The Simpsons s08e08 Episode Script

Hurricane Neddy

## [Chorus Singing.]
[Tires Screeching.]
D'oh! [Screams.]
- [Wind Howling.]
- [Kissing.]
[Kissing, Muttering.]
[Wind Howling Continues.]
- [Squeaking.]
- Hmm? Pressure dropping, humidity rising over (0%, increasing wind? Here we are.
Chapter 2.
"So your pressure is dropping.
" [Gasps.]
Dad, wake up! - [Muttering.]
What? - I think a hurricane is coming! Oh, Lisa! There's no record of a hurricane ever hitting Springfield.
Yes, but the records only go back to 1978 when the hall of records was mysteriously blown away.
- What is it, boy? Fire? Earthquake? Hippies? - [Yipes.]
Hurricane! Somehow the animals are always the first to know.
And the weather service has warned us to brace ourselves for the onslaught of Hurricane Barbara.
And if you think naming a destructive storm after a woman is sexist you obviously have never seen the gals grabbing for items at a clearance sale.
That's true, but he shouldn't say it.
We better pick up some supplies.
Stand behind the flaming garbage cans.
We'll be letting you into the store Let's just beat him up and take his stuff! No, no, no! Do not listen to that man.
Remain calm.
You will all have a chance to be gouged.
- [Relieved Sighing.]
- Thank goodness! - [Crowd Yelling.]
- Whoa! [Chattering.]
Oh, there's so little left.
"Creamed Eels"? "Corn Nog'"? "Wadded Beef.
'" Mom, let's just grab what we can and get out ofhere.
This storm is making people crazy.
The last pineapple! And plenty ripe too! But I'm not fruit! I'm a kid! - That's what the pumpkin said.
- Hi, Lisa.
We're going to be in a pie! Sir, for your own safety, we do advise you to evacuate.
I ain't leaving! I was born in this nursing home and I'll die in this nursing home! - Is there any chance of you changing your mind? - Sure.
Let's go.
Well, need some help there? You know, maybe you folks should come over and hunker in our bunker.
Oh, it'll be fun.
We're gonna go through our old canceled checks and receipts and give ourselves an audit.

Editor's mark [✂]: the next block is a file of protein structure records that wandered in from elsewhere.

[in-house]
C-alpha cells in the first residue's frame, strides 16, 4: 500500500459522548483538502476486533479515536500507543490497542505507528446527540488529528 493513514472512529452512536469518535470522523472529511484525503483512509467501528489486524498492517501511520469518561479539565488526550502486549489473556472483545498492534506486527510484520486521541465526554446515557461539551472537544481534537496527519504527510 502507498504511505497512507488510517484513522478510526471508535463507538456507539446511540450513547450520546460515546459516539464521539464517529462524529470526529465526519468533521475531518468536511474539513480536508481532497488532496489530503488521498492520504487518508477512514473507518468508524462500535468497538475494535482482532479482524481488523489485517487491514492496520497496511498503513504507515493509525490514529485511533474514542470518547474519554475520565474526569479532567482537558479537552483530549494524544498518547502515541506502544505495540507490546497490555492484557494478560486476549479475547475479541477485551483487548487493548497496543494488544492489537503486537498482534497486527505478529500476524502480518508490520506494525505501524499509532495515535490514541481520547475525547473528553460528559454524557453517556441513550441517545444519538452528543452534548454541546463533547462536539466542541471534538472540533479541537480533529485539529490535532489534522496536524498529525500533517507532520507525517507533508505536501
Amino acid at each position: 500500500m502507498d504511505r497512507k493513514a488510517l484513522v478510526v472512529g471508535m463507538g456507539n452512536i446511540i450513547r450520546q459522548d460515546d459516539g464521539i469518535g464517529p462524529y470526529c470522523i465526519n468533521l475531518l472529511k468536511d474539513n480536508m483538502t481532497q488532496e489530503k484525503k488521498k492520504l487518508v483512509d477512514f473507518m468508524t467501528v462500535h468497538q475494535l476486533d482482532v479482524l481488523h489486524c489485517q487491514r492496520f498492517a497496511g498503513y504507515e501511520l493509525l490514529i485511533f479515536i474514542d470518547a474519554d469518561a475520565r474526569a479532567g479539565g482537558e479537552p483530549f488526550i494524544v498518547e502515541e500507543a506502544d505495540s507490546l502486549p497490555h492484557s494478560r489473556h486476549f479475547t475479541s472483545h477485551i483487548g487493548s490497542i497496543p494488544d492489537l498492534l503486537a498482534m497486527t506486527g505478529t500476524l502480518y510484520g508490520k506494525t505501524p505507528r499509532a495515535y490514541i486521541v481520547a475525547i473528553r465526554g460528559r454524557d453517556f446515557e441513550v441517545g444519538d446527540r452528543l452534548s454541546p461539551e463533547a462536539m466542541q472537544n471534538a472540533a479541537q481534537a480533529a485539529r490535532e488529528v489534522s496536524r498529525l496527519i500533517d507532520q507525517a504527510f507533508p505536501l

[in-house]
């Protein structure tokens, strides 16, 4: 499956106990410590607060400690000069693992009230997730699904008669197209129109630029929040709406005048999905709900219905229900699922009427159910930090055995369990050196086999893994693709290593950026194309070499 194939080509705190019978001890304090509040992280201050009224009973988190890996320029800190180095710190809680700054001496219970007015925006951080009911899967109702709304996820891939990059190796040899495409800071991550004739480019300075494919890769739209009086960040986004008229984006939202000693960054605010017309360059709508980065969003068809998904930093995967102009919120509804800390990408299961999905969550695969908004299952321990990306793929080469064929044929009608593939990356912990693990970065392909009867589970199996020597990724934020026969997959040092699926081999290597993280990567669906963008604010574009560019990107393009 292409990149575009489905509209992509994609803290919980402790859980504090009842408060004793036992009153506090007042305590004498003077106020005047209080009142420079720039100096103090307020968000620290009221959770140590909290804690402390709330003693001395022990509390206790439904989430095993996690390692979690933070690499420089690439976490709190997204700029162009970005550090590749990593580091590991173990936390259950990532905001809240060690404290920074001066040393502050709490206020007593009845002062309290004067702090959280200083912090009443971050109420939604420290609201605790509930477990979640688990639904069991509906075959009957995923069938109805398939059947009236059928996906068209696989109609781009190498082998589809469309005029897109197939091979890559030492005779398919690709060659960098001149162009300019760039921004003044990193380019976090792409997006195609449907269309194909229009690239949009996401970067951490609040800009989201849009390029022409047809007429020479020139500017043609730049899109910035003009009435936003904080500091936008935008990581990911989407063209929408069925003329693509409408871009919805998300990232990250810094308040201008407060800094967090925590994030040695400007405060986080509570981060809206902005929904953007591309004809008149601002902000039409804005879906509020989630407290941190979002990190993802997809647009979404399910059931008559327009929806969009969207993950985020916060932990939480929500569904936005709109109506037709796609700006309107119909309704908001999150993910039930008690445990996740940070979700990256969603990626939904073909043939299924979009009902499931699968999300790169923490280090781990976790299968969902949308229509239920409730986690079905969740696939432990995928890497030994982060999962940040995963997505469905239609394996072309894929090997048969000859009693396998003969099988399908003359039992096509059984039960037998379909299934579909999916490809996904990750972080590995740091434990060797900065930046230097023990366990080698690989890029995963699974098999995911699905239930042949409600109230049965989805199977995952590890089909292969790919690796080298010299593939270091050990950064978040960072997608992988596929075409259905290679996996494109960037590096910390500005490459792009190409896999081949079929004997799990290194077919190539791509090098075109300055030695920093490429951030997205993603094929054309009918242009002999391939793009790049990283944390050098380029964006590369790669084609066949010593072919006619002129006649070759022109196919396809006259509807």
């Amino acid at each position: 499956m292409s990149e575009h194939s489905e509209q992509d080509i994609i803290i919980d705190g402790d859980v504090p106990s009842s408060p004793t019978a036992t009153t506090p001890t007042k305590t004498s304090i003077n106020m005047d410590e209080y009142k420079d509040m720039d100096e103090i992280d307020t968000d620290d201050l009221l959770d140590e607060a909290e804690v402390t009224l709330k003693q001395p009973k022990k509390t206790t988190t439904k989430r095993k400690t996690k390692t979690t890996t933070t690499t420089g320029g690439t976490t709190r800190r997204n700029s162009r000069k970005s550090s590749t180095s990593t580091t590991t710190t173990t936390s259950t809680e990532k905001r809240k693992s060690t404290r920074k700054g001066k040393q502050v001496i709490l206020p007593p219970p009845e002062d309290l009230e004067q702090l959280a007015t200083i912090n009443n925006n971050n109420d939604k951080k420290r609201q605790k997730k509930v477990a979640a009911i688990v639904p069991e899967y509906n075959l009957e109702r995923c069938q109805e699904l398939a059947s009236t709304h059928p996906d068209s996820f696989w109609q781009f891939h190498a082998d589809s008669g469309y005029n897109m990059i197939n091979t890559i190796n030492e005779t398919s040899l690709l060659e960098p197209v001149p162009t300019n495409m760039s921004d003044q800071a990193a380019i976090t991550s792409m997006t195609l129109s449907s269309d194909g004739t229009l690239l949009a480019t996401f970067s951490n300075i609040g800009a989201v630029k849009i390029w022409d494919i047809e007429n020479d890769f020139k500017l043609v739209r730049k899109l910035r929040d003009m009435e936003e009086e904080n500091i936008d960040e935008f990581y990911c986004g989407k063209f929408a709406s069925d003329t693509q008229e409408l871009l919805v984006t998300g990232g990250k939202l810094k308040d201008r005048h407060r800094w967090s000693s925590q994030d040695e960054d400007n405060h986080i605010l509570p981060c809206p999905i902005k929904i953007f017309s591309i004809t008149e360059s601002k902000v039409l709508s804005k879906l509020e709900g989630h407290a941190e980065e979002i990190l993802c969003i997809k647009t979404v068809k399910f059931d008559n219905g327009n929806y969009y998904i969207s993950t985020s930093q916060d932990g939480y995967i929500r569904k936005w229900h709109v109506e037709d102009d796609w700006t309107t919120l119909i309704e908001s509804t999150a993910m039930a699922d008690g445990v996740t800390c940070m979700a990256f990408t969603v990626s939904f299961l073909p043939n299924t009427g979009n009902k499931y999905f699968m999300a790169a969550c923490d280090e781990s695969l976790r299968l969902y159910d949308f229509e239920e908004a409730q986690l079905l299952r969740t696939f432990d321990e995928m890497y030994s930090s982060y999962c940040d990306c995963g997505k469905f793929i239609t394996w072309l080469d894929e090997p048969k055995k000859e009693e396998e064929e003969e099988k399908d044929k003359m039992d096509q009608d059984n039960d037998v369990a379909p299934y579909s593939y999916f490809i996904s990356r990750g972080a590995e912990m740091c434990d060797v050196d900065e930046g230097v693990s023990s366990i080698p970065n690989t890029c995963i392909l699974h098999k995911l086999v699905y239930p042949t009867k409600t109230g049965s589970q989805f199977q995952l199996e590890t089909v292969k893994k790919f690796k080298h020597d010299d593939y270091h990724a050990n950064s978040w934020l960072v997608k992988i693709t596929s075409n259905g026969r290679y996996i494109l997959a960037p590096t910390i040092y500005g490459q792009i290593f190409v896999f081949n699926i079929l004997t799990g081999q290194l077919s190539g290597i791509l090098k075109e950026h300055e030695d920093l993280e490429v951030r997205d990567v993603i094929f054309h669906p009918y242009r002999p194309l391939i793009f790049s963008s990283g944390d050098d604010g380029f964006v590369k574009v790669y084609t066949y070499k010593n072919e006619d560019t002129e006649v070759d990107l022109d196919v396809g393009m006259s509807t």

- Make sure we don't owe anything extra.
- I'm sure I'd be a third wheel.
Oh, no, siree.
We'd be happy as hens to have you- I would make it my business to be a third wheel.
Ooh! I better go take down the manger scene.
If babyJesus got loose, he could really do some damage.
Okay, it's the standard Grampa drill.
Everybody into the cellar.
- ## [Chorus Singing.]
- [Thunderclap.]
[Clock Chimes.]
- [People Yelling.]
- Awesome! So long, suckers! [Disappointed Sigh.]
[All Cheering.]
Why don't we do something to take our minds off the storm? Ooh, a Rubik's Cube! Let's all work it together.
Okay, start with diagonal colors.
Use your main finger on the yellow side and your other finger on the orange side, and turn it.
- My main finger? - [All Talking At Once.]
- You gotta start backwards! - [Talking Continues.]
- Alternate corners.
- One at a time! Spin the middle side topwise.
Topwise! Now I remember why I put this down here in the first place! - [Electricity Buzzing.]
- [Thunderclap.]
## [Harmonicas.]
## [Harpsichords: Dissonant.]
- It's dying down.
- All clear, everyone! Dad, no! This may just be the eye of the hurricane.
Can't you see how eerily calm it is? See? I told you it was over.
I don't remember a bowling alley being there- [Screams.]
[All Yelling.]
Dear God, this is Marge Simpson.
If you stop this hurricane and save our family we will be forever grateful and recommend you to all our friends.
So, if you could find it in your infinite wisdom to- Wait! Listen, everybody.
- The hurricane's over.
- He fell for it! Way to go, Marge! Remarkable.
There doesn't seem to be any damage at all.
It just goes to show you that everything will work out if you have faith.
It's all gone.
Everything gone-diddilly-on.
Maude? Rod? Todd? I'm right here, Daddy.
Oh, Neddy, it was terrifying.
I thought I was headed for the eternal bliss of paradise.
Oh, my gosh! Look at Rod! I have a headache! [Grunting.]
Well, sir, everyone's alive.
Guess that's something to be thankful for.
Now, that kind of attitude's not gonna get your house back.
I'm sure your insurance will cover the house.
Oh, well, no.
Neddy doesn't believe in insurance.
- He considers it a form of gambling.
- You know, it's kind of funny.
The only thing that survived the storm were the family tombstones.
- They're all we have left.
- Well, call us if you need anything.
We got new clothes from the donation bin.
I'm a surfer! Look, Daddy.
Todd is stupid, and I'm with him.
And now Mommy's stupid! [Laughs.]
Looking good, Rod.
Looking good.
Neddy, I know this has been a terrible day but, by golly, first thing tomorrow we're going to open up the Leftorium and before you know it, we'll be back on our feet.
Down here at Springfield Mall, a storm-addled crowd - appears to have turned its rage on the Leftorium.
- [Chattering.]
Surprisingly, people are grabbing things with both hands suggesting it's not just southpaws in this rampaging mob.
Ohh! Start looking in the back.
Meantime, Springfield bowlers will be happy to hear that the Bowlarama is back in business at its new location teetering over the Carter Dixon Tunnel.